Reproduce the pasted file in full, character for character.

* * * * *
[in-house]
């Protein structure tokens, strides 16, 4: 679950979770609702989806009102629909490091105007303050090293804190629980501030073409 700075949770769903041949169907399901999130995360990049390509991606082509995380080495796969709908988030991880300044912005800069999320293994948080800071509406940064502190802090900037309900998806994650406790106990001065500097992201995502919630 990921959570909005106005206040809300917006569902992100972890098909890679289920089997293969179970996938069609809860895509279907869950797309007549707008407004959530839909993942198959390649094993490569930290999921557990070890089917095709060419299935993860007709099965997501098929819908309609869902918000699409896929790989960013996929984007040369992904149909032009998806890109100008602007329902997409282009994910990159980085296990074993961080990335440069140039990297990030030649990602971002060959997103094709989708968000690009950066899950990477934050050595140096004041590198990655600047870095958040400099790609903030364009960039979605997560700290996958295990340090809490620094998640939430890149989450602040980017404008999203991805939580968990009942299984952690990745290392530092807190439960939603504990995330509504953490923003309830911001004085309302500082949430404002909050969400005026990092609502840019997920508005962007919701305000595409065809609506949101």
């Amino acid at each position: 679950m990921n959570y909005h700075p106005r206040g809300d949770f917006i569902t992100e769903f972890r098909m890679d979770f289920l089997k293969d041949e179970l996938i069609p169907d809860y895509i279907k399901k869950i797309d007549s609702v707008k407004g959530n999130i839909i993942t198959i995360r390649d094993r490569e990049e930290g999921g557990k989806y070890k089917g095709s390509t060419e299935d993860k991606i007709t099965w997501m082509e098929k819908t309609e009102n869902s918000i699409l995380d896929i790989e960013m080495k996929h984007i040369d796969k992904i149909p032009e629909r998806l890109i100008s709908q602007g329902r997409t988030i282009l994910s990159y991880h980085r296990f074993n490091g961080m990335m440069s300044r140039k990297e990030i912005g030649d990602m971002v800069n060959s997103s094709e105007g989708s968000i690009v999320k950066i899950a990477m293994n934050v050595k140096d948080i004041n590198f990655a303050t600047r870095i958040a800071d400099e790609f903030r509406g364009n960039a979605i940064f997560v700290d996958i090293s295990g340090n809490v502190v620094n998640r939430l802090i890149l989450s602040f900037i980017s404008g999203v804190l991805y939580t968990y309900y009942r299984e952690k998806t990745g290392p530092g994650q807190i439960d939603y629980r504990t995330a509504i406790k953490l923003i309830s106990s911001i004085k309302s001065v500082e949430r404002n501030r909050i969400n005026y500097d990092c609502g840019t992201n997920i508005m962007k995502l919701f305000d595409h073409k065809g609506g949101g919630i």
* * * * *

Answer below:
[in-house]
């Protein structure tokens, strides 16, 4: 679950979770609702989806009102629909490091105007303050090293804190629980501030073409 700075949770769903041949169907399901999130995360990049390509991606082509995380080495796969709908988030991880300044912005800069999320293994948080800071509406940064502190802090900037309900998806994650406790106990001065500097992201995502919630 990921959570909005106005206040809300917006569902992100972890098909890679289920089997293969179970996938069609809860895509279907869950797309007549707008407004959530839909993942198959390649094993490569930290999921557990070890089917095709060419299935993860007709099965997501098929819908309609869902918000699409896929790989960013996929984007040369992904149909032009998806890109100008602007329902997409282009994910990159980085296990074993961080990335440069140039990297990030030649990602971002060959997103094709989708968000690009950066899950990477934050050595140096004041590198990655600047870095958040400099790609903030364009960039979605997560700290996958295990340090809490620094998640939430890149989450602040980017404008999203991805939580968990009942299984952690990745290392530092807190439960939603504990995330509504953490923003309830911001004085309302500082949430404002909050969400005026990092609502840019997920508005962007919701305000595409065809609506949101």
């Amino acid at each position: 679950m990921n959570y909005h700075p106005r206040g809300d949770f917006i569902t992100e769903f972890r098909m890679d979770f289920l089997k293969d041949e179970l996938i069609p169907d809860y895509i279907k399901k869950i797309d007549s609702v707008k407004g959530n999130i839909i993942t198959i995360r390649d094993r490569e990049e930290g999921g557990k989806y070890k089917g095709s390509t060419e299935d993860k991606i007709t099965w997501m082509e098929k819908t309609e009102n869902s918000i699409l995380d896929i790989e960013m080495k996929h984007i040369d796969k992904i149909p032009e629909r998806l890109i100008s709908q602007g329902r997409t988030i282009l994910s990159y991880h980085r296990f074993n490091g961080m990335m440069s300044r140039k990297e990030i912005g030649d990602m971002v800069n060959s997103s094709e105007g989708s968000i690009v999320k950066i899950a990477m293994n934050v050595k140096d948080i004041n590198f990655a303050t600047r870095i958040a800071d400099e790609f903030r509406g364009n960039a979605i940064f997560v700290d996958i090293s295990g340090n809490v502190v620094n998640r939430l802090i890149l989450s602040f900037i980017s404008g999203v804190l991805y939580t968990y309900y009942r299984e952690k998806t990745g290392p530092g994650q807190i439960d939603y629980r504990t995330a509504i406790k953490l923003i309830s106990s911001i004085k309302s001065v500082e949430r404002n501030r909050i969400n005026y500097d990092c609502g840019t992201n997920i508005m962007k995502l919701f305000d595409h073409k065809g609506g949101g919630i």